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Parwal is small to medium in size, averaging 5-15 centimeters in length, and is globose to oblong in shape with pointed ends. The smooth rind is yellow-green when young, transforming to a burnt orange when mature and can be solid or have some light striping running lengthwise. The flesh is a creamy white, moist, and firm with a central cavity filled with slippery, small ivory seeds. Parwal is mild and bland, allowing it to absorb accompanying flavors, and has a soft texture when cooked.
Parwal is available from mid-summer through mid-fall.
Parwal, botanically classified as Trichosanthes dioica, is a vining plant that can reach over six meters in height and is a member of the Cucurbitaceae family. Mostly known as the Pointed Gourd in English, Parwal is the Hindi name for the gourd and is also known by many other names including Parval in Nepali, Hindi, and Gujarati, Potol or Patol in Bengali, Kambupudalai in Tamil, and colloquially as the Green potato. Parwal is highly regarded in India for its nutritional value and digestibility and is considered a luxury item that can be expensive in the marketplace.
Parwal contains vitamins A and C, magnesium, copper, fiber, vitamin B2, calcium, iron, sulfur, and potassium.
Parwal is best suited for cooked applications such as stir-frying, sautéing, frying, and boiling. To prepare for cooking, the gourd should be peeled, the pointed tips removed and then sliced in half with the tough seeds discarded. The gourd is most often used in curries, tossed into stir-fries with other seasonal vegetables, blended in gravies, or cooked into subzis, which consists of potatoes, yogurt, and vegetables. Parwal can be made into potoler and stuffed with fish, meat, or roe, mixed into stews, cut into cubes and sautéed, fried into strips, or made into soups. The gourd can also be pickled in vinegar with an assortment of herbs and spices. Parwal pairs well with potatoes, tomatoes, onions, ginger, garlic, turmeric, red chili powder, cumin, coriander, garam masala, cilantro, mustard seeds, fennel seeds, peanuts, pistachios, meats such as poultry, beef, pork, and fish, and coconut milk. They will keep up to one week when stored in the refrigerator.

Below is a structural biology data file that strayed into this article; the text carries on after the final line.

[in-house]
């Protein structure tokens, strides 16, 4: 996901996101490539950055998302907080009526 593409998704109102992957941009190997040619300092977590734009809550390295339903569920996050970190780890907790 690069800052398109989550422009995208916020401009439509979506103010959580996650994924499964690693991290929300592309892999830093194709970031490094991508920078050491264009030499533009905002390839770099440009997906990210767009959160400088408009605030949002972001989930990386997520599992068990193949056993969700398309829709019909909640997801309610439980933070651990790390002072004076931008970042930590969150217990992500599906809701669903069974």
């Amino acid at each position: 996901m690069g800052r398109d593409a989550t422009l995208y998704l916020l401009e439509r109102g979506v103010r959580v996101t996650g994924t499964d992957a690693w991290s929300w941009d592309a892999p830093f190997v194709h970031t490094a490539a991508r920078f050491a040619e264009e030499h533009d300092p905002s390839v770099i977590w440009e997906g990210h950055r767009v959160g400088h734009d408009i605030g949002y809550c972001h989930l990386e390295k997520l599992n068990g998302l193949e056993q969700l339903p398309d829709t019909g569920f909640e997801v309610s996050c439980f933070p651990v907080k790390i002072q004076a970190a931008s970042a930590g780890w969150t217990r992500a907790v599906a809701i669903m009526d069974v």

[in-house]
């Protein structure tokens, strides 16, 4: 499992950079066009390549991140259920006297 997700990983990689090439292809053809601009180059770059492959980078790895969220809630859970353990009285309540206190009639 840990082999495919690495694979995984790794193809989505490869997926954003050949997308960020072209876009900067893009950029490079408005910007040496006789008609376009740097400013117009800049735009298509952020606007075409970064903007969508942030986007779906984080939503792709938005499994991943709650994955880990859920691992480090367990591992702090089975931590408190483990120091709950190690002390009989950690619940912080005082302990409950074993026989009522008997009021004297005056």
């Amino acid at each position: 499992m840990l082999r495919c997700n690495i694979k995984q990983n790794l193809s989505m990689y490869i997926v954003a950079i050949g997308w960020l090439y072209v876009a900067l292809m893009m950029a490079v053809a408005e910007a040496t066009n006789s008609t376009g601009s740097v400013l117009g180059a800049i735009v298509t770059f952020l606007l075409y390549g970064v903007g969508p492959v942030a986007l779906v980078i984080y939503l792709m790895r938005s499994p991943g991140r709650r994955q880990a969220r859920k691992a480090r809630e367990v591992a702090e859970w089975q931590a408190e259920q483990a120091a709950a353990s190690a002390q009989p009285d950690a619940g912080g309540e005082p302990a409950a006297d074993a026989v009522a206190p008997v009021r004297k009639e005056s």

In Ayurveda, the Indian system of medicine, Parwal is highly favored and is used to balance one's Kapha, which is the stabilizing energies in the body. Parwal is believed to help reduce symptoms of digestive issues, headaches, skin conditions, and fevers. An extract made of the gourd’s seeds is also used to help lower cholesterol and blood sugar levels. Both the leaves and gourds are used in traditional medicine and are typically made into a juice.
Parwal is native to India and has been cultivated in eastern India for over two thousand years, especially in northeastern Indian states such as Bengal, Assam, and Orissa. Today it is also grown in the southern plains of Nepal, tropical Asia, and Australia, and can be found at fresh local markets and specialty grocers.
Recipes that include Parwal. One is easiest, three is harder.
|Cooking Carnival||Stuffed Parwal|
|Bliss of cooking||Paneer Stuffed Parwal|
|Spice up the Curry||Parwal Ki Sabzi|